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i Editor's Letter: Teaching kids just to pass exams is self-destructive

 

So, GCSEs are to join O-levels and CSEs in the great wastepaper bin in the sky of unlamented past exams. Thousands of words will be spilt on this, but, sadly, too few will be free from political dogma. Because what really needs overhauling is the way our children are taught – not just the exams.

There are at least three major contributors to the mess we have got ourselves in today: declining standards compared with our international competitors and one of the most segregated (by socio-economics) of developed societies' education systems. None of which is to denigrate how hard pupils currently work.

First, the misguided move away from grammar schools, which – better than anything else we have come up with – enabled, or enable (as 170-odd survive) brighter children from poorer backgrounds to get a real leg-up.

Second, there is rationalisation of, and competition between, exam boards, which has fuelled (and there is no better way of saying this) the much talked-about "race to the bottom" with all the scandalous tipping-off of teachers and other corruption that is inevitable under such a set-up.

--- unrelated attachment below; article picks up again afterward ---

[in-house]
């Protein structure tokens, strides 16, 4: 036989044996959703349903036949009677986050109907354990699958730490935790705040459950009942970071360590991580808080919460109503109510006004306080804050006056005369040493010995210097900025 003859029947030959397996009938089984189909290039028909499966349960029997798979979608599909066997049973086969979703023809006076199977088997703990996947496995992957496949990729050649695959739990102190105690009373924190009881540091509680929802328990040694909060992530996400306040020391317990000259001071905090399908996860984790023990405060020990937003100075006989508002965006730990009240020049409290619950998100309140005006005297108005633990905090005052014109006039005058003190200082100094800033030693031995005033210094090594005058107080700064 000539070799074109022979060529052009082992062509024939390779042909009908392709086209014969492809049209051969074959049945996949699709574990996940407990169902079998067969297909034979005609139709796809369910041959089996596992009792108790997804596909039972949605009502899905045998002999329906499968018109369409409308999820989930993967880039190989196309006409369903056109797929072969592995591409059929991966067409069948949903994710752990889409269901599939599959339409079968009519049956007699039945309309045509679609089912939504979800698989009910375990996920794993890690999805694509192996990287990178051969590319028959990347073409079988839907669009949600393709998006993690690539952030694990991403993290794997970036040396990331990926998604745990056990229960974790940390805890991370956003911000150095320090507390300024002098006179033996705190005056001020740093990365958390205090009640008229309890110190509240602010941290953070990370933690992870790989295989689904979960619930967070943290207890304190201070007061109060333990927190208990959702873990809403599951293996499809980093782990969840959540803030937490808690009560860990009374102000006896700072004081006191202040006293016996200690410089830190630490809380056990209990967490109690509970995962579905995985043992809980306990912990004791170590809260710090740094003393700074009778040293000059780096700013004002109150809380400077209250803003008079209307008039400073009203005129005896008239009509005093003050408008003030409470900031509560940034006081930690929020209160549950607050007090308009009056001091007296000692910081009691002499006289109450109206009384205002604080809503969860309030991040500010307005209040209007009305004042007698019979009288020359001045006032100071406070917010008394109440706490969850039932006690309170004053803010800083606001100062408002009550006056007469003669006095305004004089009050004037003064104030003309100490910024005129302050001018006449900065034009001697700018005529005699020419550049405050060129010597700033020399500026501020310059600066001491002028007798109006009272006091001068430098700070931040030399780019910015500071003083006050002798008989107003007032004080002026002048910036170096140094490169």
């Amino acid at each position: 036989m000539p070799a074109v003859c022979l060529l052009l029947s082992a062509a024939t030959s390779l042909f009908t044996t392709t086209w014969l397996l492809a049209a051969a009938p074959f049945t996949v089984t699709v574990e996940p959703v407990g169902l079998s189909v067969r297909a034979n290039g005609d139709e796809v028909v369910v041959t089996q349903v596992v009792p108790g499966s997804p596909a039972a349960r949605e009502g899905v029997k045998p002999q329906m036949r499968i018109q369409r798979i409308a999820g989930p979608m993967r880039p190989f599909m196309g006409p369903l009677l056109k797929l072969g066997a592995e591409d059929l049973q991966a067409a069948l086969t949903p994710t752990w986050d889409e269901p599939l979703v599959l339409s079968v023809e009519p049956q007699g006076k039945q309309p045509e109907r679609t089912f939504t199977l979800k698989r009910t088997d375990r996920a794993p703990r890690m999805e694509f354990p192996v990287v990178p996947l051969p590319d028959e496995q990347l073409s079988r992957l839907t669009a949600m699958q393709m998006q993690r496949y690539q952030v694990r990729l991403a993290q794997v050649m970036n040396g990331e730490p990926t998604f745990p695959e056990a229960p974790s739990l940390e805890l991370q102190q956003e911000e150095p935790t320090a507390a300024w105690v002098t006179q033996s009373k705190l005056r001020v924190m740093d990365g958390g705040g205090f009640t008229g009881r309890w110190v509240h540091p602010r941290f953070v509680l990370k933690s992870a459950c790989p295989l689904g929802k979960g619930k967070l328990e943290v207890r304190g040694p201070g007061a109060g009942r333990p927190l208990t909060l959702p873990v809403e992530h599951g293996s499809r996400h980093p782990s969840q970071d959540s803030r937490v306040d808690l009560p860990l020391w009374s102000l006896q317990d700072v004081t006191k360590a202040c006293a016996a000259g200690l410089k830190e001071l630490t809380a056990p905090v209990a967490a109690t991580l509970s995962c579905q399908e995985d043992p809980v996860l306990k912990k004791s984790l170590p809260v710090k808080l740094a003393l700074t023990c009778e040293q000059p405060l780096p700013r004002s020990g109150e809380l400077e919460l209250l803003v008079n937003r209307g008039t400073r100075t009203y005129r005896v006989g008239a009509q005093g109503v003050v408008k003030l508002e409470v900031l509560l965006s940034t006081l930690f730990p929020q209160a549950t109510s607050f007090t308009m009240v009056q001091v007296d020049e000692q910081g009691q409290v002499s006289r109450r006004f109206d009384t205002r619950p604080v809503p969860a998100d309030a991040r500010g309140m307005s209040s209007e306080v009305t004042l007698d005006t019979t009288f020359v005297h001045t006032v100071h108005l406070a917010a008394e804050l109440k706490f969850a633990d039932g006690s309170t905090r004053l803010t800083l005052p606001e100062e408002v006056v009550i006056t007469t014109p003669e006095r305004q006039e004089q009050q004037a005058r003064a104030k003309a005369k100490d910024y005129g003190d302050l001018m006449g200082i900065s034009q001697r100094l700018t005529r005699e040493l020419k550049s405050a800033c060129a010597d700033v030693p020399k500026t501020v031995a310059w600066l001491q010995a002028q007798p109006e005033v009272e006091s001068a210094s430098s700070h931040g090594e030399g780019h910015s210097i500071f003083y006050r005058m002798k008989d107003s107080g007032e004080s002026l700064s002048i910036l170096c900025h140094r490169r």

Third, and possibly most harmful of all: the 1992 introduction of the pernicious school league tables. This, above all, enables the context in which the warped values of the exam boards can thrive.

Whether the exams are called O-levels, GCSEs, EBCs or EBaccs is immaterial if we persist in the entirely self-destructive method of teaching our children primarily to pass exams, rather than actually educating them. Some things really are too precious and vital to be left to the open market.

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